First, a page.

Correlation of asset classes
Generally, there’s usually some correlation between assets from the same asset classes. If you look at the prices of bonds and stocks, for instance, you’ll realize that they are correlated. This means that while you may achieve diversification across your financial instruments, your retirement investment portfolio is not well-diversified.
The best approach to diversification is one in which you have invested in assets from different asset classes. There’s usually little (and in some cases negative) correlation between assets of different classes.
You can, therefore, only achieve this through opening a self-directed IRA, that gives you the freedom to invest in a wide variety of assets, including:
- Real estate
- Undeveloped raw land
- Promissory notes
- Tax lien certificates
- Water rights
- LLC membership interest
- Mineral rights, oil, and gas
- Gold, silver, platinum, and palladium
The wrong way to diversify your retirement investment portfolio
One common misconception amongst investors is that they can achieve diversification by owning many different stocks or even owning a couple of mutual funds.
There’s, unfortunately, such a tremendous overlay of assets from the same class. An investor may therefore hold different mutual funds, and end up losing their retirement investment capital when an adverse market event occurs.
Also, by purchasing funds, you may end up exposing yourself to the same risks. Say fund A has Amazon securities, and fund B has Apple securities. These securities are from the same sector, and therefore present the same type of risk.
Why you may need to roll over your traditional IRA to diversify your retirement investment portfolio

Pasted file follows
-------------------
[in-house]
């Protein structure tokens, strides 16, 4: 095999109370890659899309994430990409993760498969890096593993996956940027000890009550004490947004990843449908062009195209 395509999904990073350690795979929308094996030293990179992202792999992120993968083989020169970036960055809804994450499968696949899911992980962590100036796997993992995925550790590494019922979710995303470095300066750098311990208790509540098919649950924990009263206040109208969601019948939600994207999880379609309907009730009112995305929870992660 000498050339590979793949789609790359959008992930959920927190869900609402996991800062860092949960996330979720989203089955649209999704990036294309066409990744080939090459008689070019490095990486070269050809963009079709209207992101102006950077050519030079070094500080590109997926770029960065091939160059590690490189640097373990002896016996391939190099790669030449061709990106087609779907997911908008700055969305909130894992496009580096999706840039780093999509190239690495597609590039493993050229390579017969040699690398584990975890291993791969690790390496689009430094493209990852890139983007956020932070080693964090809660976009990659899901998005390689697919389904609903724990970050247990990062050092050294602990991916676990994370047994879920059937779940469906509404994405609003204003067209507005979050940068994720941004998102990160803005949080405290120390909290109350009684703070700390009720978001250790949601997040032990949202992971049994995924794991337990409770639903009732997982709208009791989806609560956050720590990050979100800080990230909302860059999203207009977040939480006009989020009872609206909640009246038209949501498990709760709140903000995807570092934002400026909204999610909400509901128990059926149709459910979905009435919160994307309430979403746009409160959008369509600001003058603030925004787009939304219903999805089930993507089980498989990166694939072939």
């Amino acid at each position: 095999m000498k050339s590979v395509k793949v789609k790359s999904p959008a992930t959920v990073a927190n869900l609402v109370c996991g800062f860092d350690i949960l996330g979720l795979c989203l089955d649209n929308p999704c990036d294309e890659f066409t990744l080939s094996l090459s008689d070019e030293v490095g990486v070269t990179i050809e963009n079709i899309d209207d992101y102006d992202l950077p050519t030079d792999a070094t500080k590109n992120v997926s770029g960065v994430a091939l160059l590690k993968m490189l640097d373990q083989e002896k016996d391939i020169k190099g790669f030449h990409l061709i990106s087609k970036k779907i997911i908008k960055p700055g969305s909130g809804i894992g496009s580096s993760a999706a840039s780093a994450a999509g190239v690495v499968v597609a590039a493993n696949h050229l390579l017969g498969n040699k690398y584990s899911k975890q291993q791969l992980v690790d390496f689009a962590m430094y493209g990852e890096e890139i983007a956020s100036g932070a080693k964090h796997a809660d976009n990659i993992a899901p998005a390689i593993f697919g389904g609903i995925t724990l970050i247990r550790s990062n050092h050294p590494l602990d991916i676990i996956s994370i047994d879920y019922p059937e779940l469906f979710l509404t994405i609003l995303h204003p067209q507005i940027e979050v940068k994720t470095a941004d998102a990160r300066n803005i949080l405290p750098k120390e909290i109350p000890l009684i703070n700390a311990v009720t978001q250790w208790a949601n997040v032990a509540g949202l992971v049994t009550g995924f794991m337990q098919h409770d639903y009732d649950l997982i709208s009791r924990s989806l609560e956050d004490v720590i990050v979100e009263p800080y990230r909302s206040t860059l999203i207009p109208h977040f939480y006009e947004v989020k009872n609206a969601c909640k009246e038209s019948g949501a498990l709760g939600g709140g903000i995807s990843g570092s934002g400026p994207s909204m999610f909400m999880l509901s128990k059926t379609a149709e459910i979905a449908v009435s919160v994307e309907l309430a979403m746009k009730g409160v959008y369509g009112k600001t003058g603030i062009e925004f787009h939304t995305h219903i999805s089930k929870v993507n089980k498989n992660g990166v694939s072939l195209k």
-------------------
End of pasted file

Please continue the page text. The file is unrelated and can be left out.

Investors who create self-directed retirement plans that is overseen by a passive custodian usually have the ability to invest in different asset categories. You can, for instance, hold different stocks and bonds, but also mitigate your risks with alternative investments like physical precious metals (gold and silver), real estate, and private equity. This essentially gives you the best chance of achieving retirement investment portfolio diversity.
N.B: Before opening a self-directed account with any financial institution, inquire about the asset classes that are allowed, so that you do not end up opening an account that will not help you achieve your diversification objectives.
If you are not in a position to open a self-directed account (though it is highly recommended that you do so), you can follow these tips:
Invest in different sectors
Instead of purchasing several funds (as you would if you were trying to diversify your traditional IRA), you can diversify into investments like precious metals, tax liens, and real estate.
Avoid banks and financial institutions
If you want true control over your assets, so that you can allocate them at will, then you should stay away from retirement plans offered by banks. Most of them will limit the number of assets you can invest in, thus denying you the chance to achieve true diversification.
That will be all for this article, in which I was responding to the question, “Can I diversify a traditional IRA?”. I hope you found it resourceful, and that you now have the confidence to act make the right decision as far as diversification is concerned. If you have any questions about this article, drop it in the comments section so that I can respond to it ASAP.
I wish you well,
Eric, Investor and Team Member at Gold Retired!